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Some two-thirds (66.3%) of SEO professionals say they believe Google’s weighted ranking factors vary widely depending on the query. That’s according to a recent survey from SparkToro, which also found that only 7.4% of SEO pros feel that Google’s rankings are consistently weighted across all queries.

When the more than 1,500 SEO professionals surveyed by SparkToro were asked which trends they believe will have the biggest impact on SEO in the next 3 years (ranked between 0 = no impact and 4 = huge impact), respondents felt that Google entering verticals/competing versus publishers would have the biggest impact (average of 3.36). Advancements in machine learning/artificial intelligence (3.24) and zero-click searches on Google (3.10) are also expected to have a big impact on SEO in the next few years.

Along with changes to the quantity and presentation of Google Search Ads (2.99), other trends that are also expected to have an above-average impact include the loss of cookie, visit and web tracking data (2.56), voice-answered queries from Google Assistant, Alexa and Siri (2.56) and voice search as a query input (2.55).

As the use of voice assistants increases, fueled, in part, by the growing number of Smart Speaker owners, prior research has found that marketers are viewing voice search as one of the biggest opportunities they expect to see in the next year or so.

Conversely, respondents do not believe that the outcome of US Congress and DOJ investigations into Google will have as much impact (1.96) on SEO in the next 3 years.

Which Google Rankings Factors Carry the Most Weight?

On a scale of 0-10 (0 = not used, 5 = moderately weighted, 10 = very heavily weighted), respondents were asked to rank 26 Google ranking factors on how they perceive the amount of weight each factor receives in Google’s organic ranking system. Respondents believe that the relevance of the overall page content is the most heavily weighted factor, receiving an 8.52 score.

Furthermore, on-page content has ranked highly as an effective SEO tactic, historically, and has also been considered one of the least difficult tactics to undertake.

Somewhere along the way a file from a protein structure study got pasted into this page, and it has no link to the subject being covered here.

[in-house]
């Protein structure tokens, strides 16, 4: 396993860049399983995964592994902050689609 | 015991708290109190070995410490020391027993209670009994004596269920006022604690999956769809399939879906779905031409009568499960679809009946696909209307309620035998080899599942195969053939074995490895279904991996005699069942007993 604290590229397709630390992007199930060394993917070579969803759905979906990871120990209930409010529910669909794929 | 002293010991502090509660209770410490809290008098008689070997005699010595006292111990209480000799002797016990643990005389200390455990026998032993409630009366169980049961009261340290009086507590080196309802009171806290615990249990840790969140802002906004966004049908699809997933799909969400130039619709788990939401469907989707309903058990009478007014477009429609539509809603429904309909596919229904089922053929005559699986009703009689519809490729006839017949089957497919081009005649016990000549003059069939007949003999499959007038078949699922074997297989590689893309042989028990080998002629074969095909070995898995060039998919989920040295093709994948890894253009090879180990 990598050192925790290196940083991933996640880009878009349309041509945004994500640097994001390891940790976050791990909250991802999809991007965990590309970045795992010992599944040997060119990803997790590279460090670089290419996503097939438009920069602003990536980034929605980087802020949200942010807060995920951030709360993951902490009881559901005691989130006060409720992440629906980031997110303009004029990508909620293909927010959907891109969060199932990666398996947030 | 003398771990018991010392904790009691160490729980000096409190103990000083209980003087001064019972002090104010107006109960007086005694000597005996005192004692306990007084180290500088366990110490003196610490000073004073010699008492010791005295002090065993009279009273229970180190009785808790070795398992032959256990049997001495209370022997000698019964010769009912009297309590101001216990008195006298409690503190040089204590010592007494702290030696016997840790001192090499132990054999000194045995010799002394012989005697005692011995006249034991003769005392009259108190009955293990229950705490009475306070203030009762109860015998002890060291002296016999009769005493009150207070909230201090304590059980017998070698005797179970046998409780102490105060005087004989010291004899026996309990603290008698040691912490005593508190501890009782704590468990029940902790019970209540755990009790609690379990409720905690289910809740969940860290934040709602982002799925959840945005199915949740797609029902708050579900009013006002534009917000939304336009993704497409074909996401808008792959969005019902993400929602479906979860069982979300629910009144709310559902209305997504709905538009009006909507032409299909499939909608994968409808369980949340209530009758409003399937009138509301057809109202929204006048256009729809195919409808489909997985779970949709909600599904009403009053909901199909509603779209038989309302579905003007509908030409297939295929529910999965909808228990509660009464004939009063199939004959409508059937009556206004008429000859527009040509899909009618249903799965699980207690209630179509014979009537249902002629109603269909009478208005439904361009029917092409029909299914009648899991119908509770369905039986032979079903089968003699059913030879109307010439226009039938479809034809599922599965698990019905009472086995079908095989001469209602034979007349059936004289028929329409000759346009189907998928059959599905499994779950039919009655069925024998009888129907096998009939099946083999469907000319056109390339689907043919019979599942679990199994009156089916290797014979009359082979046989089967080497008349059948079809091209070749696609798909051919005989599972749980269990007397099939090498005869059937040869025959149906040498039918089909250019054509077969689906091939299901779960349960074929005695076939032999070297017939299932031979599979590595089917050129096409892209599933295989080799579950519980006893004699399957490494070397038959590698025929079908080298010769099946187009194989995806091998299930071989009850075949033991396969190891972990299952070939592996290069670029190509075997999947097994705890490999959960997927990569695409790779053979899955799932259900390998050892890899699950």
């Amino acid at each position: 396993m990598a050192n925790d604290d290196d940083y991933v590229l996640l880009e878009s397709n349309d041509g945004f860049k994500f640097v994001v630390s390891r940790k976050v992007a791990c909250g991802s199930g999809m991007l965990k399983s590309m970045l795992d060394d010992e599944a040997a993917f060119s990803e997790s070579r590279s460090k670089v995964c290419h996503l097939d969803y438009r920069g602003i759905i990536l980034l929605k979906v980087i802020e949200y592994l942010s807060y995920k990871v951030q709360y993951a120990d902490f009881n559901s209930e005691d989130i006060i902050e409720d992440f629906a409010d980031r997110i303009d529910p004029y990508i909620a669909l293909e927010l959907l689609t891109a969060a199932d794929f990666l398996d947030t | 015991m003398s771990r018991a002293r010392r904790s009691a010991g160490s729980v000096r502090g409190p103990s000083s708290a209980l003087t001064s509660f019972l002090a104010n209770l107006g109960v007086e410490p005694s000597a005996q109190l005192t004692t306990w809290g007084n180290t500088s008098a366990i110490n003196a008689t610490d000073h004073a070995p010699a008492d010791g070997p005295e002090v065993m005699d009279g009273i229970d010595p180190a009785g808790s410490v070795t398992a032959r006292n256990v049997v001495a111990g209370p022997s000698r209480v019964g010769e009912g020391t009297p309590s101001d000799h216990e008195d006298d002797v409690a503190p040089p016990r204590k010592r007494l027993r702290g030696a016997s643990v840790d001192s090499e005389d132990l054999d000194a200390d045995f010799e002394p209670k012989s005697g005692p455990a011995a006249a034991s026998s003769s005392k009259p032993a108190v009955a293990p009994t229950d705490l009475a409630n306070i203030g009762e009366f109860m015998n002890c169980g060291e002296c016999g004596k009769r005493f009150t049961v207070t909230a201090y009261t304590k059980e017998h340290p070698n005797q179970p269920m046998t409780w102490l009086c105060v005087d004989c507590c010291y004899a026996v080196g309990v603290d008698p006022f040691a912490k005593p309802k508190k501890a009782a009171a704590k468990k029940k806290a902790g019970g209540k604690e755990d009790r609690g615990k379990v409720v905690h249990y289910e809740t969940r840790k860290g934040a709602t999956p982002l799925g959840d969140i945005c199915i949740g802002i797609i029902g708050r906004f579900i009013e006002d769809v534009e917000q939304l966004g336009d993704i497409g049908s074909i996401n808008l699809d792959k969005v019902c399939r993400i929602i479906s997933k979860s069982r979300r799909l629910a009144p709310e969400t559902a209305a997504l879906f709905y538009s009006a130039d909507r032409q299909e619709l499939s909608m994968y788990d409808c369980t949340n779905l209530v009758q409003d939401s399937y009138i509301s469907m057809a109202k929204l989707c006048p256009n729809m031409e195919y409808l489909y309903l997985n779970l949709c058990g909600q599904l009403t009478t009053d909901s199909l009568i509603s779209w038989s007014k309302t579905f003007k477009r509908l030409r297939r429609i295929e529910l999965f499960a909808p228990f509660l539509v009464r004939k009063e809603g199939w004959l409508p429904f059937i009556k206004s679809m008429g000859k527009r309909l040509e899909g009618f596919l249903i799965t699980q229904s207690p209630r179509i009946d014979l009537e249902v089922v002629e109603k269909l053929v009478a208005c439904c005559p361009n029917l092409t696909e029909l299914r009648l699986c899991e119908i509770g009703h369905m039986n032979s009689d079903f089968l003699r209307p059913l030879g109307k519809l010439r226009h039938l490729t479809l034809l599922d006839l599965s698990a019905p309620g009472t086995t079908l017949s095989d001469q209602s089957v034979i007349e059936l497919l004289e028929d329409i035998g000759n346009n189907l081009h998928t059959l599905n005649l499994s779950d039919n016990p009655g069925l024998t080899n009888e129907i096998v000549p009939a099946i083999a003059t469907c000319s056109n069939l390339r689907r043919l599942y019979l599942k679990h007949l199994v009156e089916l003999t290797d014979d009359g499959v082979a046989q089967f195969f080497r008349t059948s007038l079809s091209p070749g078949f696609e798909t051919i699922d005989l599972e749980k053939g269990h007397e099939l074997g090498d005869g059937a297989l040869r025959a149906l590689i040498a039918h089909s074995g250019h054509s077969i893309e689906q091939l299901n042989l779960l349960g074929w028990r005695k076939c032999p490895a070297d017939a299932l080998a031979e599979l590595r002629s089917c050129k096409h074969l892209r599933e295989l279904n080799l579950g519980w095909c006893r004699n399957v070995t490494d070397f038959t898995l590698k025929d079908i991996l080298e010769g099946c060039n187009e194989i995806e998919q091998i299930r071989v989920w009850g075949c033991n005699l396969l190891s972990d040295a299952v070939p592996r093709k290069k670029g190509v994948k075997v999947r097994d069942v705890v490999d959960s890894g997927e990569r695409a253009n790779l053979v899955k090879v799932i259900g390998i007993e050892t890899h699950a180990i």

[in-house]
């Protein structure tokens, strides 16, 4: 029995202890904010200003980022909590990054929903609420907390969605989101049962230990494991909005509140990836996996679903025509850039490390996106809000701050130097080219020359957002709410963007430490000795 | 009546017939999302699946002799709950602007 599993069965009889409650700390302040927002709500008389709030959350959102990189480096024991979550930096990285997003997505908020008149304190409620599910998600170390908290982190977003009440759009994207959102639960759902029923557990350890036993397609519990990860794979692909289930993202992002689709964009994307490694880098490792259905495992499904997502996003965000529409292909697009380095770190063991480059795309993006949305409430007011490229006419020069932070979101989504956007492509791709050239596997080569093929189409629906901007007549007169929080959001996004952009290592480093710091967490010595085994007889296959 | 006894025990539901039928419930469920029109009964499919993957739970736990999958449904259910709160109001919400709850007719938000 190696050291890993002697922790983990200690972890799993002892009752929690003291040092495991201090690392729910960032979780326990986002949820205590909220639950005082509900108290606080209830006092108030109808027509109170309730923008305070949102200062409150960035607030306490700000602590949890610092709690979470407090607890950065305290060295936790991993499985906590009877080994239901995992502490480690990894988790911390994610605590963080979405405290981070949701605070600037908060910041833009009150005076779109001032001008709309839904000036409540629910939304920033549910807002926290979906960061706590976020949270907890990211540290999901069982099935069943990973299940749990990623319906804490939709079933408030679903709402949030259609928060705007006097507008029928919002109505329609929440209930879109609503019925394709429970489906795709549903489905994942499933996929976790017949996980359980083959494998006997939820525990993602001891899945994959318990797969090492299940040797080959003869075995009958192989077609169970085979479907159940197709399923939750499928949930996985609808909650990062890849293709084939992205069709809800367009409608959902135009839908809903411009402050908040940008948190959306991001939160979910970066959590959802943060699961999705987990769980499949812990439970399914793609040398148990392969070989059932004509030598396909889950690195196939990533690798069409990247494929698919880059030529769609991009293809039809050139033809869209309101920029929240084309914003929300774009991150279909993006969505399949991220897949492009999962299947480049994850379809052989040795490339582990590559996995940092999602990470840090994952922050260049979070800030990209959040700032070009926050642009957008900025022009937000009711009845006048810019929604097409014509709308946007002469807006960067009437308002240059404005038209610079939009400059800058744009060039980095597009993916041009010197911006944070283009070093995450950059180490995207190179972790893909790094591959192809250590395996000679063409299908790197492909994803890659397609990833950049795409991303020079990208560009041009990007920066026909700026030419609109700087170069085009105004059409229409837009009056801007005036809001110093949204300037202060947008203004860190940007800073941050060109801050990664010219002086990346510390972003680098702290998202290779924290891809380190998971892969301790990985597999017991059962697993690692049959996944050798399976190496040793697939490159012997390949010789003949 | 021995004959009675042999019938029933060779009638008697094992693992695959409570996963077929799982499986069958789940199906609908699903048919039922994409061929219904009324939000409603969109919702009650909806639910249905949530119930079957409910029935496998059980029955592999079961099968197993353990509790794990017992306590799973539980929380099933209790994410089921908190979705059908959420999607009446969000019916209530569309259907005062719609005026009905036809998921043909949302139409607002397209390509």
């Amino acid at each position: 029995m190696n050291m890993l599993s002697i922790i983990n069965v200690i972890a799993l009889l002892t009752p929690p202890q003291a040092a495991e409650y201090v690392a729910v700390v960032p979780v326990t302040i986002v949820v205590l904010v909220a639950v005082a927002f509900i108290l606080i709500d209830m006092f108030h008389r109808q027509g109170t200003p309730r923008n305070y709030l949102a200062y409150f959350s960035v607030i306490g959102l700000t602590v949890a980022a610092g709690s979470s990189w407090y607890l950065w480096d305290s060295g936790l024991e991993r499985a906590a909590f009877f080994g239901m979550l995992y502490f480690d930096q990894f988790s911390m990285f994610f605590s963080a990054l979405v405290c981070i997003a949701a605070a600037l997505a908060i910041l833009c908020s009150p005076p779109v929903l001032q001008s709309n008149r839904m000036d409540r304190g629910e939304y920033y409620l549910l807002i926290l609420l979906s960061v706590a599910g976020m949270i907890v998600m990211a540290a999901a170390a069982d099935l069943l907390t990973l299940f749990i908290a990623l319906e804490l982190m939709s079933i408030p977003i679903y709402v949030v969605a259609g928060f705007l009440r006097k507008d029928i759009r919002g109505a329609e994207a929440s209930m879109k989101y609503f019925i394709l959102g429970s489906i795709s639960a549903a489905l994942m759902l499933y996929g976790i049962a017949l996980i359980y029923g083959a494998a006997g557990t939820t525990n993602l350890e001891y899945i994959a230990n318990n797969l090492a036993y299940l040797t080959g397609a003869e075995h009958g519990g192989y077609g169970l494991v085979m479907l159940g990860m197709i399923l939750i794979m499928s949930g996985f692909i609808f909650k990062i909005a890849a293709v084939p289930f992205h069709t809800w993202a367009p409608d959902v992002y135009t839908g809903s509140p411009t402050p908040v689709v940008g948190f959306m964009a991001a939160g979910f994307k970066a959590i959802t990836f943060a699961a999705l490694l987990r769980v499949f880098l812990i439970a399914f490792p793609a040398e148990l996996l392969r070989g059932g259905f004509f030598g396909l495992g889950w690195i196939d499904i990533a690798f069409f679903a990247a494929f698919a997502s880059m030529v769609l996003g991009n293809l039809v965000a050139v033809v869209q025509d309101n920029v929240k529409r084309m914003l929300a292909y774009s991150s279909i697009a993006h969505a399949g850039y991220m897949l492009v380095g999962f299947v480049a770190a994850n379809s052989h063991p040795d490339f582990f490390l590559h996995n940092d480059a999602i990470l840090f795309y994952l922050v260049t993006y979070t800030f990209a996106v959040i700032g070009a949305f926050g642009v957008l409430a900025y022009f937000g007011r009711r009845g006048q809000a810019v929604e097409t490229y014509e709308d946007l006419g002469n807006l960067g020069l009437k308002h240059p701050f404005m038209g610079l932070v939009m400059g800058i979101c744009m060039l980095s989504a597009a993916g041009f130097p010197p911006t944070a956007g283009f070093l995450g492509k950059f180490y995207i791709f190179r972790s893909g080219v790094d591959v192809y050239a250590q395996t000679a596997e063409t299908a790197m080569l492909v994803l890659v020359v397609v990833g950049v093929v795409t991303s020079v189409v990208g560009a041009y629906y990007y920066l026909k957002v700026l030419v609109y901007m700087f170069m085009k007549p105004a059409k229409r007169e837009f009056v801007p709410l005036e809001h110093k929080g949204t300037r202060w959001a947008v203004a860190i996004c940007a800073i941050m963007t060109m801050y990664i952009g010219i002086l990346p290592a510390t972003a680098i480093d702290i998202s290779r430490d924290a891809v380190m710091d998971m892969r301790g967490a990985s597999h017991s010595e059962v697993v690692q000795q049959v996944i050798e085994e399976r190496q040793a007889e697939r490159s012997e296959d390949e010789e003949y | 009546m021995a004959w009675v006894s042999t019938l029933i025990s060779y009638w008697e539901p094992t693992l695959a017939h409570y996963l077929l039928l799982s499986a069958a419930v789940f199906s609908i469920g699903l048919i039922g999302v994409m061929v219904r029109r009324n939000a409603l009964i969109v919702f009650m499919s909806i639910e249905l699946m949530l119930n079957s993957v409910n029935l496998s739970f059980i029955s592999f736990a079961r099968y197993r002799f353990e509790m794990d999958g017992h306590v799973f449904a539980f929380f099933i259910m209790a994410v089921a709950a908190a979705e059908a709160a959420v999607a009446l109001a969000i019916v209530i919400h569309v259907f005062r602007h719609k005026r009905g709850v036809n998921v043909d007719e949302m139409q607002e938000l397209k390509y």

Other factors that respondents believe are weighted heavily are: quality of linking sites and pages (7.87); use of query-relevant words and phrases (7.50); domains’ perceived expertise, authority and trust (7.48); and mobile friendliness (7.12).

Factors that are perceived to be less than moderately weighted are the use of Google AMP (4.76), use of external links on the page (4.66) and keyword in the domain name (4.19).

Looking at the standard deviation in the responses as a way to see where there was the most and least consensus of opinions, SparkToro discovered that the greatest level of agreement related to the importance of the following factors: relevance of overall page content; use of query-relevant words and phrases; use of query-relevant entities in page content; quality of linking sites and pages; and the domain’s perceived expertise, authority and trust.

The most disagreement among SEO professionals related to keyword in the domain name, use of Google AMP, age of the website and keyword use in the URL.

What Do the Top 10% of SEO Pros Think?

When SparkToro broke down the opinions of how these factors were weighted on Google’s organic ranking system in the eyes of the self-proclaimed Top 10% of respondents – i.e. those 129 (8.1%) respondents who rated their level of SEO experience and expertise in the top 10% of the field – the relevance of overall page content was considered to be more heavily weighted than the mean of all respondents.

While there was little difference in how the Top 10% and the total respondents ranked the weighting of search factors, the biggest discrepancies can be found with keyword use in the URL and the age of the website, where all respondents perceived their weighting as greater than those in the Top 10%.

To read more, you can find the survey results here.

About the Data: Results are based on a survey of 1.584 SEO professionals in August 2019. Twitter, LinkedIn and email were the primary collection methodologies.

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